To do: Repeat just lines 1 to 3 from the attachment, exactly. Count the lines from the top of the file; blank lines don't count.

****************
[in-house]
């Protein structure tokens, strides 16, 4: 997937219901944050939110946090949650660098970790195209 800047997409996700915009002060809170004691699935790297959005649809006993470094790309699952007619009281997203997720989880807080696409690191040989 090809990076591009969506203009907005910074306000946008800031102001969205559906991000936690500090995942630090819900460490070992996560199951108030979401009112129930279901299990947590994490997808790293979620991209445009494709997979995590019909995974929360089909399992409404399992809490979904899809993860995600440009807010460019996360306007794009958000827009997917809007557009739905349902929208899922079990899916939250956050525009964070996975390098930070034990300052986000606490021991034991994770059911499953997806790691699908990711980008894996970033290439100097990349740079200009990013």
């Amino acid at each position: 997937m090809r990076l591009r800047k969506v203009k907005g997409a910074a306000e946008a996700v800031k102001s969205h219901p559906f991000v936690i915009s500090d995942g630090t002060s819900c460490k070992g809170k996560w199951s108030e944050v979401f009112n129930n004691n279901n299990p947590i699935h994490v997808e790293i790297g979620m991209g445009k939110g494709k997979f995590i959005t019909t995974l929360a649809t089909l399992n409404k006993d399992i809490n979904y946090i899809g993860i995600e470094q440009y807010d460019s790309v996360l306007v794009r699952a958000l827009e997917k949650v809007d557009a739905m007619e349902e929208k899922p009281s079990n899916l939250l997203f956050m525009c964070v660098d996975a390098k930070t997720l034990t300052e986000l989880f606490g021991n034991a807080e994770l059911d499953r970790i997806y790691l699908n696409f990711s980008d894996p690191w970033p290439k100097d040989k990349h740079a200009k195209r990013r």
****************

[in-house]
């Protein structure tokens, strides 16, 4: 997937219901944050939110946090949650660098970790195209 800047997409996700915009002060809170004691699935790297959005649809006993470094790309699952007619009281997203997720989880807080696409690191040989 090809990076591009969506203009907005910074306000946008800031102001969205559906991000936690500090995942630090819900460490070992996560199951108030979401009112129930279901299990947590994490997808790293979620991209445009494709997979995590019909995974929360089909399992409404399992809490979904899809993860995600440009807010460019996360306007794009958000827009997917809007557009739905349902929208899922079990899916939250956050525009964070996975390098930070034990300052986000606490021991034991994770059911499953997806790691699908990711980008894996970033290439100097990349740079200009990013």
């Amino acid at each position: 997937m090809r990076l591009r800047k969506v203009k907005g997409a910074a306000e946008a996700v800031k102001s969205h219901p559906f991000v936690i915009s500090d995942g630090t002060s819900c460490k070992g809170k996560w199951s108030e944050v979401f009112n129930n004691n279901n299990p947590i699935h994490v997808e790293i790297g979620m991209g445009k939110g494709k997979f995590i959005t019909t995974l929360a649809t089909l399992n409404k006993d399992i809490n979904y946090i899809g993860i995600e470094q440009y807010d460019s790309v996360l306007v794009r699952a958000l827009e997917k949650v809007d557009a739905m007619e349902e929208k899922p009281s079990n899916l939250l997203f956050m525009c964070v660098d996975a390098k930070t997720l034990t300052e986000l989880f606490g021991n034991a807080e994770l059911d499953r970790i997806y790691l699908n696409f990711s980008d894996p690191w970033p290439k100097d040989k990349h740079a200009k195209r990013r």